Teen Vogue’s Phillip Picardi on His Rise to the Top

by Eddie Roche

In a little over a year, Phillip Picardi has not only brought a 224 percent increase in traffic to teenvogue.com, he’s brought the title into the political conversation with articles that have caught the attention of unlikely readers, like Dan Rather. We sat down with the adorable and charming 25-year-old digital director at Chalk Point Kitchen to talk about his meteoric rise to the top.

Let’s start with your background.
I’m from North Andover, Massachusetts, and I was brought up in a big Italian family with four siblings. I had a lovely and normal childhood. I came to New York at 18 to attend NYU’s Gallatin program, where you can build your own major. Coming out of high school, I knew I wanted to do a lot of things, like work in fashion, but I hadn’t honed what I wanted my profession to be. I was really attracted to magazines and publishing, and the allure of the industry. My major ended up as beauty. There were a lot of classes about women’s studies, classes about the representation of women in media, art history.

What was your first internship?
It was for Racked. I read it in high school. Now it’s this huge website, but when I read it, it covered a lot of sample sales. I reached out to Izzy Grinspan, who now works for The Cut, and I made a résumé and sent a cover letter. We had a phone interview and I got the internship. During my first week at NYU, I was at the Alexandre Herchcovitch show.

Where did you sit?
In the front row.

You’re now digital director at Teen Vogue. How did that happen?
I was an intern there in college, and I had also interned at vogue.com and gq.com. I loved Condé Nast. Then I was working at a defunct website called lifestylemirror.com and I ran into [now Teen Vogue editor] Elaine Welteroth backstage at a fashion show, and we had what she calls an “instant soul connection.” A few months later, Condé Nast called and asked if I wanted to be the assistant beauty editor at Teen Vogue. I got the job; I was promoted to digital beauty editor six months later. Then I went to Refinery29 as senior beauty editor. Months after that, I was approached by Condé about being site director at Teen Vogue. Elaine had to take me to lunch to sell me on the opportunity. Initially, I was really weary. I loved beauty and thought that was going to be my field, but I started envisioning what the role could be, and I got the job. I thought that maybe I was too young for this, but my age has always been a motivating factor—I’m constantly rising to the occasion.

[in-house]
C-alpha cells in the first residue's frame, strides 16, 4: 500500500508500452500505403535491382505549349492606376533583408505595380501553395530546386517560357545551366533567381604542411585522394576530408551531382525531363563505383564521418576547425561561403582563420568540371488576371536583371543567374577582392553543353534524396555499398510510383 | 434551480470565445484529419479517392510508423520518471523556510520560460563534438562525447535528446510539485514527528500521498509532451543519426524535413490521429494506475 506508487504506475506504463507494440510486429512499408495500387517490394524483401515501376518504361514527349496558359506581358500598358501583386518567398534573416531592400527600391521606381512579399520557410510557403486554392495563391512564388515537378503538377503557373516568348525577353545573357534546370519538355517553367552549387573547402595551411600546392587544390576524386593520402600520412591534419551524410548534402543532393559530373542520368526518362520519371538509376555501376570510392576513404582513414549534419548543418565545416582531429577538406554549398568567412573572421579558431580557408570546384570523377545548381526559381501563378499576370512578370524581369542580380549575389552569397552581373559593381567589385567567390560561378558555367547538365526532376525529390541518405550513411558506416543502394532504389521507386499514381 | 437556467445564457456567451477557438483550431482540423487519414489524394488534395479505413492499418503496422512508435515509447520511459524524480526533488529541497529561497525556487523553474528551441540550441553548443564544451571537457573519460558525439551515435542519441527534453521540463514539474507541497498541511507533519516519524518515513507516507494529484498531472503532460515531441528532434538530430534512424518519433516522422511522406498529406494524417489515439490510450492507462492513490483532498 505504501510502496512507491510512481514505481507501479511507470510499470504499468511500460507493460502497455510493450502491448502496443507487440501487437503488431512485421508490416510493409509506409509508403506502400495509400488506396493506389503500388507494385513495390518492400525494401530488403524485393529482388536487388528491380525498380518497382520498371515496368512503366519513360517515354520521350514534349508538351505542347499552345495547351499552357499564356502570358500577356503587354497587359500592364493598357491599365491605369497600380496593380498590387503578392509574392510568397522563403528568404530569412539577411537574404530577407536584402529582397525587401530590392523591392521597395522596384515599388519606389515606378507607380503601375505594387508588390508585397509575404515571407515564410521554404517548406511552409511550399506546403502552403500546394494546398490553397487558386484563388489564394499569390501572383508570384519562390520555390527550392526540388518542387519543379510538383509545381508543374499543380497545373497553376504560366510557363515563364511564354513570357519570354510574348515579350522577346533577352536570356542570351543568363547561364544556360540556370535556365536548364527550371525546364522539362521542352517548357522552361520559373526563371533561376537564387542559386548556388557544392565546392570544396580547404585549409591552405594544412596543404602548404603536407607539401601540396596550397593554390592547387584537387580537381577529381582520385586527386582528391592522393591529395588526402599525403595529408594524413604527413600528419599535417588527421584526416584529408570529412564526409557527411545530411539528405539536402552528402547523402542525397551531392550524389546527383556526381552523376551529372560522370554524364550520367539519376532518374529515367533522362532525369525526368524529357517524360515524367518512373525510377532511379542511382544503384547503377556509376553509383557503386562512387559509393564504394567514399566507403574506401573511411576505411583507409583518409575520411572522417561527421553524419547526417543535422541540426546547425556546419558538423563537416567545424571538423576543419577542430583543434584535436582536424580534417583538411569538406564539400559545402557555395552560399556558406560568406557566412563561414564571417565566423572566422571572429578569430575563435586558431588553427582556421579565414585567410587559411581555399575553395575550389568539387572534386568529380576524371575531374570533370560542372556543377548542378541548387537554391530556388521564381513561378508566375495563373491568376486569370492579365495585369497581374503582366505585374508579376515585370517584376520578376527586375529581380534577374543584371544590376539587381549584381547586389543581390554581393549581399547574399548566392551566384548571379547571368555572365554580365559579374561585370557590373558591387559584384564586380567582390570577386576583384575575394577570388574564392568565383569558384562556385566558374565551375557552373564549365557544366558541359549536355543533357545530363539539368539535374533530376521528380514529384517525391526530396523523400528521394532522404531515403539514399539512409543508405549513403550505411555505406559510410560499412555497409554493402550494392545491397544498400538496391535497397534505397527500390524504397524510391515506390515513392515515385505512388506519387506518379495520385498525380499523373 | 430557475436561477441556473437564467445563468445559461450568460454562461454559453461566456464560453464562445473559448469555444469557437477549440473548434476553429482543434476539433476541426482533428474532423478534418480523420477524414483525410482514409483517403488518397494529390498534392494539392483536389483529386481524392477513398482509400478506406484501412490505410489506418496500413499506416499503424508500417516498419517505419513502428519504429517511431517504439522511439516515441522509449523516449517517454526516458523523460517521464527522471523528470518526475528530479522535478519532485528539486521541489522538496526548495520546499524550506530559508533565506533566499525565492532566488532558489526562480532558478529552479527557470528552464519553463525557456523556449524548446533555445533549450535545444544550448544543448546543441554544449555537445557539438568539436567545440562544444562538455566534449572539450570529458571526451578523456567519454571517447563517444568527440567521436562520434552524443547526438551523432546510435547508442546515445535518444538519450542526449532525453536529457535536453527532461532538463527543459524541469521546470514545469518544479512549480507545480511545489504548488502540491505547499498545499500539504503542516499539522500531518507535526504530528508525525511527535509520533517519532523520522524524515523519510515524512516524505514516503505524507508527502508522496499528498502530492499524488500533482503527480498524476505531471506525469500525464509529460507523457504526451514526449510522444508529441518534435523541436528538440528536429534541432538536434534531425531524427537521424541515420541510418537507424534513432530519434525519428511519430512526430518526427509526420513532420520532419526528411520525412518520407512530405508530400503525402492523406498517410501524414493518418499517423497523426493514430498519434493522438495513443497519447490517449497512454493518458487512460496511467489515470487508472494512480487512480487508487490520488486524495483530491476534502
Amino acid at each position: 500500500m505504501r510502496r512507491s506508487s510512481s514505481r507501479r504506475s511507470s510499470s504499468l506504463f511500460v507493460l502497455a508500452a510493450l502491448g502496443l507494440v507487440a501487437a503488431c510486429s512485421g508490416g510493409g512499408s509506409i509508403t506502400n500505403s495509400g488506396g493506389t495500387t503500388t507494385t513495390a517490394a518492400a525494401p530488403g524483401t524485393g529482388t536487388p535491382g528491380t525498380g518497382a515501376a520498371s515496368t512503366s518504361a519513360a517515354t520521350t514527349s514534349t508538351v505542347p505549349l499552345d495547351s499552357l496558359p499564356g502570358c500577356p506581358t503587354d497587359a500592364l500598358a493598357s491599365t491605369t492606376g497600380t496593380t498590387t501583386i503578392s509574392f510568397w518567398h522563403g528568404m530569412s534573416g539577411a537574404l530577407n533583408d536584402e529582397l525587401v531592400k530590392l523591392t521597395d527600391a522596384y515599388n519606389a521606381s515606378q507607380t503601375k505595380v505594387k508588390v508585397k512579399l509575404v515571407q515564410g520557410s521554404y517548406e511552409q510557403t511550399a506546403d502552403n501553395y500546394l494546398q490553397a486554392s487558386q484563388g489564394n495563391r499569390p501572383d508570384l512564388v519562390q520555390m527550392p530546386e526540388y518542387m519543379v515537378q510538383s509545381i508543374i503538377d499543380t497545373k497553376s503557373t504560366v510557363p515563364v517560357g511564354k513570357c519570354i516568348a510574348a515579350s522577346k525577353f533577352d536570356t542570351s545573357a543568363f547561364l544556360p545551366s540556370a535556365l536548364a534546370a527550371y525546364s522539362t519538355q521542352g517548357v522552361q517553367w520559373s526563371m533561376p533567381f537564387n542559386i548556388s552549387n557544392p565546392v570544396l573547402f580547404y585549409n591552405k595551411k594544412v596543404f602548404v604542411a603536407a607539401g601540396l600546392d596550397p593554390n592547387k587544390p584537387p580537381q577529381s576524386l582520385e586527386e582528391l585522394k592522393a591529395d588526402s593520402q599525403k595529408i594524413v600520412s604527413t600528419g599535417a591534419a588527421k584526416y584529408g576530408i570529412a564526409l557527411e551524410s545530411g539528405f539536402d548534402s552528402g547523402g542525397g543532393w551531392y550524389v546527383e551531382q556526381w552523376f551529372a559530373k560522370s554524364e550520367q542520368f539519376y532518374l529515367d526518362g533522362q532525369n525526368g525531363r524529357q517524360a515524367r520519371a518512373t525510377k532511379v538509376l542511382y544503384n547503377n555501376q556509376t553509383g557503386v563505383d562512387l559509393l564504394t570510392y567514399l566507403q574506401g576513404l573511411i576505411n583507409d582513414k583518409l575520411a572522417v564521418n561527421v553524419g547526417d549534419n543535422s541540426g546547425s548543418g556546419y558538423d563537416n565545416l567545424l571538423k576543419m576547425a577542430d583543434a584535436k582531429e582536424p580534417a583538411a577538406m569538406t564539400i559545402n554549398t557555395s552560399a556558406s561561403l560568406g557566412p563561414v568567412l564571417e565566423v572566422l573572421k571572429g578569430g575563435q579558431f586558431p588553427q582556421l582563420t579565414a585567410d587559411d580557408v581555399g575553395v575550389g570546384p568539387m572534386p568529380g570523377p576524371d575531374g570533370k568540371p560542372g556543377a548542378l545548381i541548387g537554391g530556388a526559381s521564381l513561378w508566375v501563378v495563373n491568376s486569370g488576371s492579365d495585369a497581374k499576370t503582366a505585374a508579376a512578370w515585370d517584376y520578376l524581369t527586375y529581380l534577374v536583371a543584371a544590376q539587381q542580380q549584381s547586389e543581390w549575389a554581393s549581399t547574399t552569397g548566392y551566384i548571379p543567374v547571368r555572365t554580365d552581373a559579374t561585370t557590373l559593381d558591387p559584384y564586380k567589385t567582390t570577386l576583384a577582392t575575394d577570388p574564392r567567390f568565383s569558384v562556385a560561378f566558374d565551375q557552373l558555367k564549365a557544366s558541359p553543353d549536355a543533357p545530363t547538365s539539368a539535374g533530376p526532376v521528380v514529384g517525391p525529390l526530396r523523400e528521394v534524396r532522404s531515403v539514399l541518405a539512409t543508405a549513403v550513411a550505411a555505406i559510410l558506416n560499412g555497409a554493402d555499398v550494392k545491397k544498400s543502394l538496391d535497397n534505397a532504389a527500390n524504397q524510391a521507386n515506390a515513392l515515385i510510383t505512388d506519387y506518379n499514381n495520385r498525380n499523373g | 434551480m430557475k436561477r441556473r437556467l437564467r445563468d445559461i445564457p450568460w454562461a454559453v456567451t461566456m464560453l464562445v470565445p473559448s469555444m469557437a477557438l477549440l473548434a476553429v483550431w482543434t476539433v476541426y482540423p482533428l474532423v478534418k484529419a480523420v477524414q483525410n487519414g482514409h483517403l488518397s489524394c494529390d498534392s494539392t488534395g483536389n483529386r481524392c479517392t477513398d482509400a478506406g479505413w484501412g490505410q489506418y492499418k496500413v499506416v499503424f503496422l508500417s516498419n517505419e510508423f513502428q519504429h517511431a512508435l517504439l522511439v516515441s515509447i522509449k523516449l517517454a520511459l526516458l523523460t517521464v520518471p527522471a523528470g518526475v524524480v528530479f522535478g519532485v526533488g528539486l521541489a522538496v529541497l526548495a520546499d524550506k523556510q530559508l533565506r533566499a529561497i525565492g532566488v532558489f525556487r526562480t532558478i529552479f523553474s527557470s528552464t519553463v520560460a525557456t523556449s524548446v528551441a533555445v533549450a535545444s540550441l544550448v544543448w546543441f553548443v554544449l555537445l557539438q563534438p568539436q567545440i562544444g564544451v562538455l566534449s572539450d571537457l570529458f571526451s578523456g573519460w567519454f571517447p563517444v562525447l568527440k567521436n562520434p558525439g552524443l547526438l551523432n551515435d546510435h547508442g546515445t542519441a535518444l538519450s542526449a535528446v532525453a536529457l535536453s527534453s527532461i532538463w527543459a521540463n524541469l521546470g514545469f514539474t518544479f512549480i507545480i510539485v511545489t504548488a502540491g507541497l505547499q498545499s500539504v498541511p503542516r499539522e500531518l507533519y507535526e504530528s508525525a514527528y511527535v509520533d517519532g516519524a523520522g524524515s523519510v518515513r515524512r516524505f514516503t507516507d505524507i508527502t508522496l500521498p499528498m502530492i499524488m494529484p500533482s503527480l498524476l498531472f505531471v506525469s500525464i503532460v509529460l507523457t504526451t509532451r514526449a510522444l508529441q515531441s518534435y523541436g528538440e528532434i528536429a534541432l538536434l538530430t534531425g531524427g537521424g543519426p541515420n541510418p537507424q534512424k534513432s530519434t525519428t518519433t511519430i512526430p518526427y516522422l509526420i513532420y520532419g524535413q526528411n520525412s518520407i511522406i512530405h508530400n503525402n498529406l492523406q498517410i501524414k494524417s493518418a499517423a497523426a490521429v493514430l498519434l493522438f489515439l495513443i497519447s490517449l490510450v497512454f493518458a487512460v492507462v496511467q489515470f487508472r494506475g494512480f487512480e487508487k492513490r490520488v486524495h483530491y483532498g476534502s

Are you intimidated to lead a team where people are older than you?
No. I’m lucky to work in a very open-minded environment. Age is never a factor, and it shouldn’t be. As long as there is mutual respect, you can get a lot of great work done. Working at Teen Vogue puts you in a unique position, because you’re talking to young people. My age is an advantage.

What kind of material is teenvogue.com covering under your reign?
A little bit of everything—it’s a young women’s guide to life. We have great roots in fashion and beauty, which we pride ourselves on and love, but we’ve expanded our coverage. We’ve launched a wellness vertical, and that’s everything from sexual health and orientation, to gender health, mental health, and nutrition. When I first got there, I launched the brand’s first sexual health series called “Love Your Lady Parts,” and it won an award from Planned Parenthood for excellence in media. We also dipped our toes into politics when I first started. Digitally, we’ve been able to experiment a lot and dig into the topics that we know our readers care about, and we have data to show how engaged our audience is with these issues. We can take that to our print team and say, “Look what’s happening here!” The print product has changed as a result. It’s been an awesome experience to lead a team that supports that charge.

Teen Vogue has become a part of the political conversation—even Dan Rather is sharing your stories. He wrote, “There you have it…”